CANNES: A blood-soaked vengeance tale from Japan drew the biggest boos in the race for the Cannes Film Festival's top prize on Monday, with critics savaging a “risible” parade of cliches.
Controversial Japanese director Takashi Miike unveiled “Shield of Straw” (Wara No Tate) about a nationwide bounty hunt for a child rapist who murders the seven-year-old granddaughter of a billionaire politician.
The man offers a one-billion-yen ($9.7-million) reward for the criminal's capture and killing. The offer touches off a frenzy in the country, sending hordes of would-be vigilantes on the chase for the murderer.
Fearing for his life, the pedophile turns himself in and a team of cops - a widower whose wife was killed by a drunk driver and a single mother - see it as their duty to protect him at all costs despite his vile crimes.
But they must fend off all manner of armed assailants - some driven by greed for the reward and others, crime victims themselves who feel let down by the system, by a desire for a delayed sense of justice.
The picture, one of 20 vying for the Palme d'Or award, got off to a promising start with impromptu applause for a spectacular ambush scene executed with military precision.
But reviewers said the film went off the rails during a bullet-train scene in which the cops deliver long speeches about their personal motivations and reflections on the moral quandary they face over risking their lives to guard a remorseless killer, only pausing to brutally dispatch blood-thirsty bounty-hunters.
British critic Geoff Andrew took to Twitter to deride “risibly overacted, overemphatic nonsense that constantly states the obvious cliche”.
Movie magazine CineVue posted a review within minutes giving the picture one star out of five and calling it a “stone-cold dud” while cult film watcher Electric Sheep said it went “down like a lead balloon”.
The Irish Times reviewer, however, had a few kind words for the “classy action sequences” and predicted a big-budget Hollywood remake.
“Few action movies have been so dedicated to the cause of liberal democracy and trial by jury. Shield of Straw is the anti-Dirty Harry,” it wrote, referring to the iconic Clint Eastwood franchise.
Miike, a remarkably prolific director whose work has been banned in some countries for excessive gore, lamented that the Japanese cinema industry was turning its back on what he called a proud tradition of blockbuster action movies.
“It's not the viewers who don't want to see these films, it's the professionals, the people who make films,” he told reporters.
“Some of the scenes, particularly the high-speed train, we weren't able to make in Japan so we did them in Taiwan,” he said, noting that Japanese authorities had objected on security grounds.
Miike admitted that his film was unlikely to capture the top prize when jury president Steven Spielberg announces the winner Sunday.
“I don't really think that this is a film that's made for the Palme d'Or but I'm happy a different class of film has been allowed in the official competition,” he said. “If the film can stimulate audiences I'd be delighted.”
A Japanese film has not won at Cannes since “The Eel” by Shohei Imamura in 1997, which was joint winner with Iranian director Abbas Kiarostami's Taste of Cherry.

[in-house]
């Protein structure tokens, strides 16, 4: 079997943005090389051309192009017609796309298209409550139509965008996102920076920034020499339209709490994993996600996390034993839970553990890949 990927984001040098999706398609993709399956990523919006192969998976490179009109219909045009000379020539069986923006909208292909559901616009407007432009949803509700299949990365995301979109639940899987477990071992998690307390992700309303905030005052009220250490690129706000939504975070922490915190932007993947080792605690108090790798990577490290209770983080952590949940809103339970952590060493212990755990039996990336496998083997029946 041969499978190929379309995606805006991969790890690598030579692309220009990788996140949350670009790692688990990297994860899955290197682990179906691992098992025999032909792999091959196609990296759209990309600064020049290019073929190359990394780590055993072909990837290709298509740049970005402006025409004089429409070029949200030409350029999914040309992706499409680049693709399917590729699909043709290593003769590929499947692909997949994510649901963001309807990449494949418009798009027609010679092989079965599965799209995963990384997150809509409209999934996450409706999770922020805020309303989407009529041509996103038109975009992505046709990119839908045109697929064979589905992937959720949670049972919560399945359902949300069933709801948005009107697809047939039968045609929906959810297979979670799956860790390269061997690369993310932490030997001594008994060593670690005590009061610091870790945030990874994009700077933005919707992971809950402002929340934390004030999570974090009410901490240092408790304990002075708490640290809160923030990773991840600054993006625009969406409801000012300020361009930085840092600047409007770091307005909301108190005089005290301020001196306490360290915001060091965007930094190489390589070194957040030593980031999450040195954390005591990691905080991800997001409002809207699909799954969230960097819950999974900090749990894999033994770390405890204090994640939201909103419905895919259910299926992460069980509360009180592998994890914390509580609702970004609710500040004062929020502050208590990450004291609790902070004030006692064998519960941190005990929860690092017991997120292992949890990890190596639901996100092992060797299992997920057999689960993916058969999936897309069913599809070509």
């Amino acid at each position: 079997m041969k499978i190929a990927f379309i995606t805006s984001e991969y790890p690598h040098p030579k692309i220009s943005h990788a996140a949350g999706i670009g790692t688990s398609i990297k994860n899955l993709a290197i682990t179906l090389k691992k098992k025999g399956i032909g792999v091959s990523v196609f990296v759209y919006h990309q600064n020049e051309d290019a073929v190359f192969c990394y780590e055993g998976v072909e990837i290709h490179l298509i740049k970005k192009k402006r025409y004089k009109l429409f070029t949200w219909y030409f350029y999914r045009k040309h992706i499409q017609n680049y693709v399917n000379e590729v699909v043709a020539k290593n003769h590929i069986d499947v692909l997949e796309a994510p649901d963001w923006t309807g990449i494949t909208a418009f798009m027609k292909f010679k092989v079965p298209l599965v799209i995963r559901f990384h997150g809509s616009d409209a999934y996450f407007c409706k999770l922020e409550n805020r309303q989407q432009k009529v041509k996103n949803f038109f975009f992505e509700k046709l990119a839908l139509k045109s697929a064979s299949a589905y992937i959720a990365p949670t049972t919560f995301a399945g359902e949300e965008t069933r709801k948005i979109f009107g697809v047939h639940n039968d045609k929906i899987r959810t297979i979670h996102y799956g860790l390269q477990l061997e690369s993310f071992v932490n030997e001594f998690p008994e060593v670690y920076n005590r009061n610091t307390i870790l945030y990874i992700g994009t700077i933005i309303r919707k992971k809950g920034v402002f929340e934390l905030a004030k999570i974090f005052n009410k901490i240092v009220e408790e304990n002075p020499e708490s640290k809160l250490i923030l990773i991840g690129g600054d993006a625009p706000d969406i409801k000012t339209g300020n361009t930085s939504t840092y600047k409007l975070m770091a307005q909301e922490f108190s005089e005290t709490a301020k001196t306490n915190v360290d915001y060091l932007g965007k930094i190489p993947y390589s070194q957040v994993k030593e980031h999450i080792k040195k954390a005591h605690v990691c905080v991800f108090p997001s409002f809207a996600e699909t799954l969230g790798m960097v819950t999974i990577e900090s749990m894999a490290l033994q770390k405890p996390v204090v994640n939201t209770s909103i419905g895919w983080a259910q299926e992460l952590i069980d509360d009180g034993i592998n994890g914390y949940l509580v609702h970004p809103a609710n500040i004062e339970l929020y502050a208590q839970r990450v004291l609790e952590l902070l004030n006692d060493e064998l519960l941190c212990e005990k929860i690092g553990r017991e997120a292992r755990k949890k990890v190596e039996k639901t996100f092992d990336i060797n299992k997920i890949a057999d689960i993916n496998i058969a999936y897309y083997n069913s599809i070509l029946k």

On the other hand, a Coen brothers comedy, a daring Chinese expose of exploitation and moral decay, and a divorce drama by an Iranian Oscar winner emerged as the breakout favourites as the Cannes Film Festival hit the halfway mark onTuesday.
Although incessant rain and chilly winds put a damper on the champagne-fuelled soirees in this French Riviera town, audiences have responded warmly to much of the selection so far.
In the dead heat for the Palme d'Or top prize to be awarded on Sunday by jury president Steven Spielberg, critics singled out international risk-takers and solid Hollywood craftsmanship.
Reviewer polls by British trade magazine Screen and Paris-based Film Francais showed Joel and Ethan Coen's latest picture “Inside Llewyn Davis” as a clear front-runner. The Coens, back in competition for the first time since their chilling 2007 drama “No Country for Old Men”, struck a lighter note with their portrait of a struggling 1960s folk singer.
Deemed a “minor” work from the prolific siblings, critics nevertheless embraced a crowd-pleaser that delivered laughs while carrying a formidable emotional undertow.
The New York Times deemed the picture “wonderful” while industry bible Variety called it “an original, highly emotional journey through Greenwich Village nightclubs, a bleak New York winter, and one man's fraught efforts to reconcile his life and his art”.
Just behind it in the rankings was China's “A Touch of Sin” (Tian Zhu Ding) by Jia Zhangke.
Jia boldly tests the Chinese censors with an ultraviolent tableau of four protagonists crushed by sleazy bureaucrats, petty humiliations and economic obstacles until they finally lash out.
London's Guardian compared Jia to masters of cinematic violence and vengeance such as Quentin Tarantino and Sergio Leone and said the film was “a stunning slap in the face from a previously-sedate director”.
Audiences also cheered an intricate patchwork family tale “The Past” (Le Passe) set in the Paris suburbs by Iranian Academy Award winner Asghar Farhadi.
Picking up themes from his last film “A Separation”, a global arthouse hit, Farhadi tells the story of an estranged Iranian-French couple who have a hard time letting go.
“Those who admired Farhadi's intense Tehran domestic drama 'A Separation' - one of the key movies of this decade so far - will find the same intimate sensibility and the same finely-wrought shifts in perspective at work in 'The Past',” Salon reviewer Andrew O'Hehir said.